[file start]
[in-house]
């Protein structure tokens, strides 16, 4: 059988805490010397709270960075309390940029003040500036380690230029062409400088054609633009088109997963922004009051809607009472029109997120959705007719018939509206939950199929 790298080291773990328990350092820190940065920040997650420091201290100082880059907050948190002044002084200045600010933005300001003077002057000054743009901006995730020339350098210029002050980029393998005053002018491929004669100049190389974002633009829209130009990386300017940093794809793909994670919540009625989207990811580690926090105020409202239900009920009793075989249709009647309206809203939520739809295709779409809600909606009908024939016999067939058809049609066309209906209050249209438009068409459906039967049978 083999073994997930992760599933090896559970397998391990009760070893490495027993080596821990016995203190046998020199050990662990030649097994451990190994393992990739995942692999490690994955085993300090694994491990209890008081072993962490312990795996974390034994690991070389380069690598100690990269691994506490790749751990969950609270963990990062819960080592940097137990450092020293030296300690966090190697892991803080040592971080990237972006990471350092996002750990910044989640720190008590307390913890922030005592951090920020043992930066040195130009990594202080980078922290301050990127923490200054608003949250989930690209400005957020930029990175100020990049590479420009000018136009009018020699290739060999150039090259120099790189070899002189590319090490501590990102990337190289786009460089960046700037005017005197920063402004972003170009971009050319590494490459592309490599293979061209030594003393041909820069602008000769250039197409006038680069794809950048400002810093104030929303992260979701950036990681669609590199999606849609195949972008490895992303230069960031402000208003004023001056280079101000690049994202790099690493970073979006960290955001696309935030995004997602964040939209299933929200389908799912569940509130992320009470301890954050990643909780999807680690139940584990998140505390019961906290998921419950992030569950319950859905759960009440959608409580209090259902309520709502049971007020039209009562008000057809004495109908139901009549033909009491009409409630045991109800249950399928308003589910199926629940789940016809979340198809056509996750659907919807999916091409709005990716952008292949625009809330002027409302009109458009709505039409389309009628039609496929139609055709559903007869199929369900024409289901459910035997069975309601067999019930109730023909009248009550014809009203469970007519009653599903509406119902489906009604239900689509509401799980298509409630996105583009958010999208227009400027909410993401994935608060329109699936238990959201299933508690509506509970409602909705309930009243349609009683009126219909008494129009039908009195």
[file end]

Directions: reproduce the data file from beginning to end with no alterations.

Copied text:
[in-house]
């Protein structure tokens, strides 16, 4: 059988805490010397709270960075309390940029003040500036380690230029062409400088054609633009088109997963922004009051809607009472029109997120959705007719018939509206939950199929 790298080291773990328990350092820190940065920040997650420091201290100082880059907050948190002044002084200045600010933005300001003077002057000054743009901006995730020339350098210029002050980029393998005053002018491929004669100049190389974002633009829209130009990386300017940093794809793909994670919540009625989207990811580690926090105020409202239900009920009793075989249709009647309206809203939520739809295709779409809600909606009908024939016999067939058809049609066309209906209050249209438009068409459906039967049978 083999073994997930992760599933090896559970397998391990009760070893490495027993080596821990016995203190046998020199050990662990030649097994451990190994393992990739995942692999490690994955085993300090694994491990209890008081072993962490312990795996974390034994690991070389380069690598100690990269691994506490790749751990969950609270963990990062819960080592940097137990450092020293030296300690966090190697892991803080040592971080990237972006990471350092996002750990910044989640720190008590307390913890922030005592951090920020043992930066040195130009990594202080980078922290301050990127923490200054608003949250989930690209400005957020930029990175100020990049590479420009000018136009009018020699290739060999150039090259120099790189070899002189590319090490501590990102990337190289786009460089960046700037005017005197920063402004972003170009971009050319590494490459592309490599293979061209030594003393041909820069602008000769250039197409006038680069794809950048400002810093104030929303992260979701950036990681669609590199999606849609195949972008490895992303230069960031402000208003004023001056280079101000690049994202790099690493970073979006960290955001696309935030995004997602964040939209299933929200389908799912569940509130992320009470301890954050990643909780999807680690139940584990998140505390019961906290998921419950992030569950319950859905759960009440959608409580209090259902309520709502049971007020039209009562008000057809004495109908139901009549033909009491009409409630045991109800249950399928308003589910199926629940789940016809979340198809056509996750659907919807999916091409709005990716952008292949625009809330002027409302009109458009709505039409389309009628039609496929139609055709559903007869199929369900024409289901459910035997069975309601067999019930109730023909009248009550014809009203469970007519009653599903509406119902489906009604239900689509509401799980298509409630996105583009958010999208227009400027909410993401994935608060329109699936238990959201299933508690509506509970409602909705309930009243349609009683009126219909008494129009039908009195």